Politically the repercussions of Oracle's strategy make time some time to unfold. Initially, it will no doubt be good for Oracle's business by allowing it to raise fees and increase their scope on its open source products. However, the move to freeze out non-blessed JVMs may cause problems in the academic community that has been so important in getting Java established as a language.
Wait and see
Probably makes more sense to use AMD's integrated offering now that the low power versions are available and continue to differentiate at high-end with discrete. Having AMD, Intel and nVidia as suppliers should help with price negotiations as well: Apple doesn't need Intel's engineering expertise as much as it did a few years ago.
Of course, there is also the possibility of using the Power VX stuff from the iPhone for graphics. The really would put the cat in amongst the pigeons!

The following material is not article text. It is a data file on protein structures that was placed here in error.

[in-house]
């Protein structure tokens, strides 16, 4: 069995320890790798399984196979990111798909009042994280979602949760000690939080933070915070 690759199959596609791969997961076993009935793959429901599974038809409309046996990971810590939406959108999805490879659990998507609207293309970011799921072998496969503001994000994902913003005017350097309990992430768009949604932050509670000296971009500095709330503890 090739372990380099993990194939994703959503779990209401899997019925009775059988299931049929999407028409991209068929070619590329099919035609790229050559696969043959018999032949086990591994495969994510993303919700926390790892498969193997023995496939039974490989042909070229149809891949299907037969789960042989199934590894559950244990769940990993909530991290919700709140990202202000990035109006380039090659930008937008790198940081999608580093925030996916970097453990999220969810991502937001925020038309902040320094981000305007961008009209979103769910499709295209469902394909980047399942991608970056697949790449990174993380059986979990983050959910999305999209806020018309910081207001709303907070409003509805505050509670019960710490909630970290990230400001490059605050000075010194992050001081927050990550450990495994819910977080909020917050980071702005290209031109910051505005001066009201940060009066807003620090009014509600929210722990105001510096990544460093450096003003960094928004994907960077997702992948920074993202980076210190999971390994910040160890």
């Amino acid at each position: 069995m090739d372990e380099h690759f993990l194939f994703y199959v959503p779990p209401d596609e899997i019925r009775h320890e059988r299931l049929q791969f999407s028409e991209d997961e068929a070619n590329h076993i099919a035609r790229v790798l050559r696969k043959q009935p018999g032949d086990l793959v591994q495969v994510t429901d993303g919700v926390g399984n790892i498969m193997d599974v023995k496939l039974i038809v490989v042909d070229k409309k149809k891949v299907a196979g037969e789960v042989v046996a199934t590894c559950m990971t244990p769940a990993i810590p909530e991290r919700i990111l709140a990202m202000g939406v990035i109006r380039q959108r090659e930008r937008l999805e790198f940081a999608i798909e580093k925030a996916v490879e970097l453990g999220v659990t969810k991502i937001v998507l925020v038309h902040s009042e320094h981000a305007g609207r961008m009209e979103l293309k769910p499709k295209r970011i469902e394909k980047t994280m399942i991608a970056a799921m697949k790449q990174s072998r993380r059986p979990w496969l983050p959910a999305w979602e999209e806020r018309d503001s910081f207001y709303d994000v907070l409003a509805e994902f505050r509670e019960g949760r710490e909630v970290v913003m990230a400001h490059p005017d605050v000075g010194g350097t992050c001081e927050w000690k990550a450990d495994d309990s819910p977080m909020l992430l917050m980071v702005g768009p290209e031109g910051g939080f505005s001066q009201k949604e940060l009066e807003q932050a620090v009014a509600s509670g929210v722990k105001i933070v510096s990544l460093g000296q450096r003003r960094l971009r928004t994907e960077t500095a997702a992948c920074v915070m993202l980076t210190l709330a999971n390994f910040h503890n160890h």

That combined devices don't always have the market. Look at the success of the iPod despite the integration of a music player in most mobile phones for the last three to four years. Inasmuch as tablets are shaping up to be PMP with e-mail and browsing and reading as well, I'm not sure if people will consider them as better e-readers.
Battery life is readability in all lighting conditions are still key differentiators for readers, so apart from price there is continued pressure on size, weight and robustness: can I take one with to the beach? Are they cheap enough to be able to have more than one?
I'm still smarting that PlasticLogic's Que never hit the market - I want something for my technical documentation.
Who's the audience?